“Daniel, you lying piece of shit. You’ve done it. You’ve started it. Don’t you EVER call me. You understand?” That message left on the voicemail of Daniel Walters, staff writer for The Inlander, a Spokane weekly newspaper. It was left by Jenny Graham, the incumbent Washington State Representative from the 6th Legislative District (SW Spokane County and the City of Spokane suburbs to the north, west, and south). When Mr. Walters called her back she responded with a homophobic slur, “”You cocksucker! You cocksucker! Don’t ever call me again,” and the line went dead. The language is jarring, especially considering that some of it was knowingly committed to a voicemail recording, but an examination of the circumstances leading to Ms. Graham’s invectives is warranted. She was incensed by Daniel Walters’ article in The Inlander, posted the day before her tirade, August 26, “Blind Links: Rep. Jenny Graham forwarded her Facebook followers to bizarre conspiracy sites without realizing it.” Note that the title itself offers Ms. Graham an “out” from the potentially damaging observations about her Facebook posts and shares. (I urge you to click and carefully read this article. It sets the stage for everything that follows.)
More than two weeks passed, ample time for Ms. Graham cool off from her towering rage, call Mr. Walters, and discuss the substance of the original August 26 piece. (This unwillingness to engage with the press is reminiscent of Matt Shea’s [WA LD4 Rep], Heather Scott’s [N ID state rep], and Donald Trump’s categorical refusals to engage with news outlets they deem unfriendly.) His calls unanswered, at the end of those two weeks Walters wrote a second article describing his experience with Graham, “After an Inlander article about her links to conspiracy theory websites, Rep. Jenny Graham responds with profanity, threats and another conspiracy website,” published September 14.
The next day, last Tuesday, September 15, the national spotlight briefly turned to Spokane: the Washington Post published “A Washington lawmaker shared conspiracy theories. She threatened a reporter who wrote about it,” (The Post article gives a nod to two other of our local politicians who spread conspiracy theories, Matt Shea [LD4], and Matt Shea’s acolyte, Rob Chase. Chase is currently running for a seat in LD4 against a Lance Gurel, a decent, well-grounded accountant.)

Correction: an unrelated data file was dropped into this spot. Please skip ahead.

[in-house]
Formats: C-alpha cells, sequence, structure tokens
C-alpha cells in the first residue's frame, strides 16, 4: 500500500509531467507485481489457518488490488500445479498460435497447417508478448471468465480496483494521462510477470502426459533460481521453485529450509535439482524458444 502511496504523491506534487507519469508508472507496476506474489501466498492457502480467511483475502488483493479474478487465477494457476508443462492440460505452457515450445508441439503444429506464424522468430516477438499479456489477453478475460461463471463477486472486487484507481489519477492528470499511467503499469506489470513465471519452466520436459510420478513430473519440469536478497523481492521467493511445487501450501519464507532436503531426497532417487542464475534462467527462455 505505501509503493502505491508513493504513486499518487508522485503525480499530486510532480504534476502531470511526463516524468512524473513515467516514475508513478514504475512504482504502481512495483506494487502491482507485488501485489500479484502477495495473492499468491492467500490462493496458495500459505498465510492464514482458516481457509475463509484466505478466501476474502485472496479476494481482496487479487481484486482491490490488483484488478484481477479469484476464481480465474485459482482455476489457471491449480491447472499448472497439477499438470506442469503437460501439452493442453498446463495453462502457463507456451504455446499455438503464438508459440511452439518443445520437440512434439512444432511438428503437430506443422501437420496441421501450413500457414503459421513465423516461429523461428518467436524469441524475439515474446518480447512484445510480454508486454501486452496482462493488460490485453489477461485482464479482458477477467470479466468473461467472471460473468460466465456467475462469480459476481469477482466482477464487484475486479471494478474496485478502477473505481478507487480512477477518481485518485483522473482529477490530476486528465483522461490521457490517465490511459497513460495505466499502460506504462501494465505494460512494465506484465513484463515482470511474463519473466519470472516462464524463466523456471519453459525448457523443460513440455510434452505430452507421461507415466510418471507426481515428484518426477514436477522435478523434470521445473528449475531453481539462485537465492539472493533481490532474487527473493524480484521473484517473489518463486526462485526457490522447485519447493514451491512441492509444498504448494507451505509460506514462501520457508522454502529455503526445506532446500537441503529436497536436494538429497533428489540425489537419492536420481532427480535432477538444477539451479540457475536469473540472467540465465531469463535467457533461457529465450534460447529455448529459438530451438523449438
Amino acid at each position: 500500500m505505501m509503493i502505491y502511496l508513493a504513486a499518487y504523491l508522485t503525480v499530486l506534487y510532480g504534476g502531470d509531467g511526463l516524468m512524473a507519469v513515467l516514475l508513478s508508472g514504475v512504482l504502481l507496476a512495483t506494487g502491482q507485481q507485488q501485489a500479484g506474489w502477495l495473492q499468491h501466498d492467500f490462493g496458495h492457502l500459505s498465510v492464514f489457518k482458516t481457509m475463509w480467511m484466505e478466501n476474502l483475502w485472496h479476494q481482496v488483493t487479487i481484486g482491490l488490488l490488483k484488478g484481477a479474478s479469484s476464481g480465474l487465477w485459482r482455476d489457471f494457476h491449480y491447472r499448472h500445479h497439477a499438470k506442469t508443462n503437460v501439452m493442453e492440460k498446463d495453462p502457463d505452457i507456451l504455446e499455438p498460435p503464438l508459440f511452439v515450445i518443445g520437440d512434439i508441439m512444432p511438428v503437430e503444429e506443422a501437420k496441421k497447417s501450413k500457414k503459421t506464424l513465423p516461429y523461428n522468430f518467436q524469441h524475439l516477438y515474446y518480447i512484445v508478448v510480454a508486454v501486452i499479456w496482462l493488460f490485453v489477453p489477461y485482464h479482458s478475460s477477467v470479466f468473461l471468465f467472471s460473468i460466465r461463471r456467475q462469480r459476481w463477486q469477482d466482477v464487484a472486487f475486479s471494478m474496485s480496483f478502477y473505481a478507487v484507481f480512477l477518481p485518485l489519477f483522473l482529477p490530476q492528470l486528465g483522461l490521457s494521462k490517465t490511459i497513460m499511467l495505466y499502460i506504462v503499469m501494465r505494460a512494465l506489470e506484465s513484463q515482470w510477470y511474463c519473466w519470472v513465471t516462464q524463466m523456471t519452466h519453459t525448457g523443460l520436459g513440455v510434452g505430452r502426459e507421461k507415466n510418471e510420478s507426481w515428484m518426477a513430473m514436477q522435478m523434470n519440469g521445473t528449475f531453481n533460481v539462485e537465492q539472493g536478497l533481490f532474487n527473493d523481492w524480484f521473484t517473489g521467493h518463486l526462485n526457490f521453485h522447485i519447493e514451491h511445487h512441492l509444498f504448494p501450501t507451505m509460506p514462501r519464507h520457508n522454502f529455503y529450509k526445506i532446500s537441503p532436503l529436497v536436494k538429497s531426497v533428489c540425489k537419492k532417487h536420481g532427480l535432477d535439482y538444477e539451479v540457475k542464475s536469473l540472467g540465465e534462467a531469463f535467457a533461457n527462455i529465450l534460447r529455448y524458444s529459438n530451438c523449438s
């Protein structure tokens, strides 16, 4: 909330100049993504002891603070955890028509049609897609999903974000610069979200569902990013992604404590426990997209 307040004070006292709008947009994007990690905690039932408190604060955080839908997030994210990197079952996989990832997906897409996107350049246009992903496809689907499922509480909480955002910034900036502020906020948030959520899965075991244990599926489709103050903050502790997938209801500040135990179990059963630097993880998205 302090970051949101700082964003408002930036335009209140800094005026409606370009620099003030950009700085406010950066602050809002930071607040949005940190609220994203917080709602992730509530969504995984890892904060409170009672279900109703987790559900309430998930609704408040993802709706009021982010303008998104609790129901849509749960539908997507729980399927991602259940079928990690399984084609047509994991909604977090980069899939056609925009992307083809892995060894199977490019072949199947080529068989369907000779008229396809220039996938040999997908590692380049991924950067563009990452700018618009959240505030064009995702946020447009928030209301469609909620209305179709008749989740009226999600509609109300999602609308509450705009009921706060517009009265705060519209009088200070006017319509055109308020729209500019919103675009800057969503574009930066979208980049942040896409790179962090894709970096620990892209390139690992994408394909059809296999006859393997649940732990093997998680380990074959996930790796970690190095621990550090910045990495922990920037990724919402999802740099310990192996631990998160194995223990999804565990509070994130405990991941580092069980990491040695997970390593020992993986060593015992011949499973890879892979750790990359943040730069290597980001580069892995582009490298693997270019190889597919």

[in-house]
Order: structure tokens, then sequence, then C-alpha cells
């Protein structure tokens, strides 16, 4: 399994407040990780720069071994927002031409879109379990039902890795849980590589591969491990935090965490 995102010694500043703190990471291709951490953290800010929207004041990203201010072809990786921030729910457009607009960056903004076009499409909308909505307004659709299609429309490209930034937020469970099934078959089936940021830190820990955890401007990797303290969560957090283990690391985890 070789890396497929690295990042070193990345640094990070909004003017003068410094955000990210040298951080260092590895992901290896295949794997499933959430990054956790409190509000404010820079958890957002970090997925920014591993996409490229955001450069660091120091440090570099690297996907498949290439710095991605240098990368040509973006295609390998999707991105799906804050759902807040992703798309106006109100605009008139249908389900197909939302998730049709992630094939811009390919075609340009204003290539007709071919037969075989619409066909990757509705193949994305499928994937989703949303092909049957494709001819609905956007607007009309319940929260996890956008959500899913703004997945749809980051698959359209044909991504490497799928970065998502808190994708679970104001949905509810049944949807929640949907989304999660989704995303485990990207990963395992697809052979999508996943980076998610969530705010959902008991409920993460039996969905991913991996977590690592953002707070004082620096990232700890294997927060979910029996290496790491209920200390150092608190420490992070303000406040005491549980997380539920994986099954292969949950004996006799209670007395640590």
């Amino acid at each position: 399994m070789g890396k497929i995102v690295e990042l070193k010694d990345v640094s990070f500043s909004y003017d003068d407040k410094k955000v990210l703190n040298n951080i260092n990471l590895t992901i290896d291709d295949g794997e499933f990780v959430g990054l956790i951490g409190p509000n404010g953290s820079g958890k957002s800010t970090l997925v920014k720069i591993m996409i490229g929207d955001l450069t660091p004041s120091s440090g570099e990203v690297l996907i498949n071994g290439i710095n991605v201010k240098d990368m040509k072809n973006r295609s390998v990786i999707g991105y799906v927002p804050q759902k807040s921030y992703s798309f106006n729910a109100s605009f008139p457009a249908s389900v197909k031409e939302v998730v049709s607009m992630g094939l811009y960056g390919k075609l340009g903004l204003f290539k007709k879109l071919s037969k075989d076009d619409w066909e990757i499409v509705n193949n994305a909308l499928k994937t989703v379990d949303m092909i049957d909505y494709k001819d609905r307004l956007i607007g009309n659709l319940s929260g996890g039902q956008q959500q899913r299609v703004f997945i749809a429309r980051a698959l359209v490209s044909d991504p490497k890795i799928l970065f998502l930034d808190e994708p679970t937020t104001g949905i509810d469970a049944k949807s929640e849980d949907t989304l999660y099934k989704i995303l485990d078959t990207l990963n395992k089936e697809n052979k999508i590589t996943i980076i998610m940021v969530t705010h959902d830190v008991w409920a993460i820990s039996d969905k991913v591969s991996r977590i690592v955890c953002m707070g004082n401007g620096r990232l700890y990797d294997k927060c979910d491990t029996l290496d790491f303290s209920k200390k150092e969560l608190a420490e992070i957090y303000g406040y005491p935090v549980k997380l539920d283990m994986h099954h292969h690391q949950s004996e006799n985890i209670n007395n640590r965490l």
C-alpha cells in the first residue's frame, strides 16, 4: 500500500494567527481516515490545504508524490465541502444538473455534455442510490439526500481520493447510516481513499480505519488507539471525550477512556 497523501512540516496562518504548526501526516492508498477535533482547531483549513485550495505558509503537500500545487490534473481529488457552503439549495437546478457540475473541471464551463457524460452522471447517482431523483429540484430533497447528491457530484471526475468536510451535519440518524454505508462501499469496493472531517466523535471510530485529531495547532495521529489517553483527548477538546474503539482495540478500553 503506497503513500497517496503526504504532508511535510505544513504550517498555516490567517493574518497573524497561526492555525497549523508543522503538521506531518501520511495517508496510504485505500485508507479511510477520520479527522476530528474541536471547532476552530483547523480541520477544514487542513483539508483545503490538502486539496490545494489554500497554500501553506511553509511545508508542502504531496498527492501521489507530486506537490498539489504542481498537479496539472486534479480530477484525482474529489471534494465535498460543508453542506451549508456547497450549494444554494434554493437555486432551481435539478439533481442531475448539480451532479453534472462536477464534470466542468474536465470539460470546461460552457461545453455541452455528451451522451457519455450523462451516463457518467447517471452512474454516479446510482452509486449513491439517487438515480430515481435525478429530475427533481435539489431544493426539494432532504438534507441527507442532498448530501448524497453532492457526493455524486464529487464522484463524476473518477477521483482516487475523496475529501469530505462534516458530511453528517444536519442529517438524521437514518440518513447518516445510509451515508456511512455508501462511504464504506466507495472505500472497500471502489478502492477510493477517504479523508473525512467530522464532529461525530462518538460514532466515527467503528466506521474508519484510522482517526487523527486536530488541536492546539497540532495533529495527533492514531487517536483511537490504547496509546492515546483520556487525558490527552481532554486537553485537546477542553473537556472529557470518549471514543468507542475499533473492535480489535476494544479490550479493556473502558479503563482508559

On the heels of the Washington Post article, the story blew up local and some nationwide coverage in the Spokesman, The Hill, The New York Daily News, Fox 28 Spokane. For a balanced and thoughtful discussion of the controversy I thought the coverage on KREM was best. It also offers a chance to meet Mr. Walters.
[Jenny Graham’s sharing Facebook posts from websites pushing twisted conspiracy theories is not an isolated phenomenon. This is a symptom of a disease of division that runs all the way to the top of our politics and government. I strongly recommend you take the time to watch The Social Dilemma, a documentary currently featured on Netflix (currently the #4 most watched Netflix video).*
We need to pay attention to the intellectual integrity of the people we elect. In the age of Covid, maintaining a legislator in Olympia who runs fast and loose with the facts and refuses to calmly engage with this media is dangerous, regardless of their good intentions, Ms. Graham is a one-term Republican running for re-election in LD6 (See P.S.) She won her position in 2018 against Dave Wilson by a mere 324 votes (among a total of nearly 69,000 votes cast). Graham has a credible challenger on the ballot this November, Tom McGarry, a practical, decent, data-driven candidate.
Keep to the high ground,
P.S. I am ashamed to admit that until four years ago I did not know offhand what Washington State Legislative District (or U.S. Congressional District) I live in. If you’re in that same boat as I was I encourage you to orient yourself by visiting myvote.wa.gov. There, click “My Elected Officials.” Better, especially if you like maps, check out https://app.leg.wa.gov/DistrictFinder/
*A month of Netflix Basic streaming is $9.79. The trick is to cancel before it rolls over the next month and becomes a phantom drain on you credit card for months and months. If you don’t have an account already, they might offer a free trial.